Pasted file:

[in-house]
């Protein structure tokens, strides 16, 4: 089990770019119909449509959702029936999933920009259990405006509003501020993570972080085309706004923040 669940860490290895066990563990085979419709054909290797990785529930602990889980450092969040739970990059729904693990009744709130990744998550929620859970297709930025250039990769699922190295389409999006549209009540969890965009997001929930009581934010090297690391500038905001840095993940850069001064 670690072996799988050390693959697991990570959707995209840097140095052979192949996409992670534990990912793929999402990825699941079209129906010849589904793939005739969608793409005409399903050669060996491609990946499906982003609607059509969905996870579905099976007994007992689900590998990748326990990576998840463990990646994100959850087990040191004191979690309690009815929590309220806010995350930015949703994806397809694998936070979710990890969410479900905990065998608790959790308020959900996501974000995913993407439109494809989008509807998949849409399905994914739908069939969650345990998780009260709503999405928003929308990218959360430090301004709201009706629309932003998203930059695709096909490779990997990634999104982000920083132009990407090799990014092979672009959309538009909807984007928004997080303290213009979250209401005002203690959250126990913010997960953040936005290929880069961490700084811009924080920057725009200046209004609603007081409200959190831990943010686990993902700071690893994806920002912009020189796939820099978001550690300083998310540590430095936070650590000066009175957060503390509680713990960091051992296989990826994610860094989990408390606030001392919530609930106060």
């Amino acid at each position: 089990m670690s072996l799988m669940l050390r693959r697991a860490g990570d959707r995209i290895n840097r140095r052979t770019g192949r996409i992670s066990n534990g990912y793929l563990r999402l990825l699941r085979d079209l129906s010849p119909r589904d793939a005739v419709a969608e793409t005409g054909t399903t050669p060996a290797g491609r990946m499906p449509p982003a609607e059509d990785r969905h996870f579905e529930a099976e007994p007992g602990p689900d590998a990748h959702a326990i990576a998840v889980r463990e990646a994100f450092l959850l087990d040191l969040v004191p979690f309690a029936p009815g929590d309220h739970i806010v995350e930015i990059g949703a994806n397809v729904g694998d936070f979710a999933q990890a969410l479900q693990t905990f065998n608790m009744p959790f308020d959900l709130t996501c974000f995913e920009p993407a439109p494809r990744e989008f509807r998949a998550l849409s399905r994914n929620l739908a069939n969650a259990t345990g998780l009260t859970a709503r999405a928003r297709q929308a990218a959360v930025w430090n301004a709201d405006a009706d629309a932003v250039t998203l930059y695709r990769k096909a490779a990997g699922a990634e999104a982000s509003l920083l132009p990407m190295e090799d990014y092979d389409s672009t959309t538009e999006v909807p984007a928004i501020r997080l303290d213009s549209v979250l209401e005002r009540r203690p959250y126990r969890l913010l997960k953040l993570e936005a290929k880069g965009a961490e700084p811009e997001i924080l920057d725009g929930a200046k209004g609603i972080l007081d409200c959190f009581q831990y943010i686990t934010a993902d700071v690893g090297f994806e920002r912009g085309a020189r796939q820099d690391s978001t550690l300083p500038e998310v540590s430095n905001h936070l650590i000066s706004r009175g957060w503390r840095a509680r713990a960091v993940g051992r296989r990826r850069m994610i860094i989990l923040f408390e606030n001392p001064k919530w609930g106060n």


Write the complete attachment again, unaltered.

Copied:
[in-house]
């Protein structure tokens, strides 16, 4: 089990770019119909449509959702029936999933920009259990405006509003501020993570972080085309706004923040 669940860490290895066990563990085979419709054909290797990785529930602990889980450092969040739970990059729904693990009744709130990744998550929620859970297709930025250039990769699922190295389409999006549209009540969890965009997001929930009581934010090297690391500038905001840095993940850069001064 670690072996799988050390693959697991990570959707995209840097140095052979192949996409992670534990990912793929999402990825699941079209129906010849589904793939005739969608793409005409399903050669060996491609990946499906982003609607059509969905996870579905099976007994007992689900590998990748326990990576998840463990990646994100959850087990040191004191979690309690009815929590309220806010995350930015949703994806397809694998936070979710990890969410479900905990065998608790959790308020959900996501974000995913993407439109494809989008509807998949849409399905994914739908069939969650345990998780009260709503999405928003929308990218959360430090301004709201009706629309932003998203930059695709096909490779990997990634999104982000920083132009990407090799990014092979672009959309538009909807984007928004997080303290213009979250209401005002203690959250126990913010997960953040936005290929880069961490700084811009924080920057725009200046209004609603007081409200959190831990943010686990993902700071690893994806920002912009020189796939820099978001550690300083998310540590430095936070650590000066009175957060503390509680713990960091051992296989990826994610860094989990408390606030001392919530609930106060």
């Amino acid at each position: 089990m670690s072996l799988m669940l050390r693959r697991a860490g990570d959707r995209i290895n840097r140095r052979t770019g192949r996409i992670s066990n534990g990912y793929l563990r999402l990825l699941r085979d079209l129906s010849p119909r589904d793939a005739v419709a969608e793409t005409g054909t399903t050669p060996a290797g491609r990946m499906p449509p982003a609607e059509d990785r969905h996870f579905e529930a099976e007994p007992g602990p689900d590998a990748h959702a326990i990576a998840v889980r463990e990646a994100f450092l959850l087990d040191l969040v004191p979690f309690a029936p009815g929590d309220h739970i806010v995350e930015i990059g949703a994806n397809v729904g694998d936070f979710a999933q990890a969410l479900q693990t905990f065998n608790m009744p959790f308020d959900l709130t996501c974000f995913e920009p993407a439109p494809r990744e989008f509807r998949a998550l849409s399905r994914n929620l739908a069939n969650a259990t345990g998780l009260t859970a709503r999405a928003r297709q929308a990218a959360v930025w430090n301004a709201d405006a009706d629309a932003v250039t998203l930059y695709r990769k096909a490779a990997g699922a990634e999104a982000s509003l920083l132009p990407m190295e090799d990014y092979d389409s672009t959309t538009e999006v909807p984007a928004i501020r997080l303290d213009s549209v979250l209401e005002r009540r203690p959250y126990r969890l913010l997960k953040l993570e936005a290929k880069g965009a961490e700084p811009e997001i924080l920057d725009g929930a200046k209004g609603i972080l007081d409200c959190f009581q831990y943010i686990t934010a993902d700071v690893g090297f994806e920002r912009g085309a020189r796939q820099d690391s978001t550690l300083p500038e998310v540590s430095n905001h936070l650590i000066s706004r009175g957060w503390r840095a509680r713990a960091v993940g051992r296989r990826r850069m994610i860094i989990l923040f408390e606030n001392p001064k919530w609930g106060n």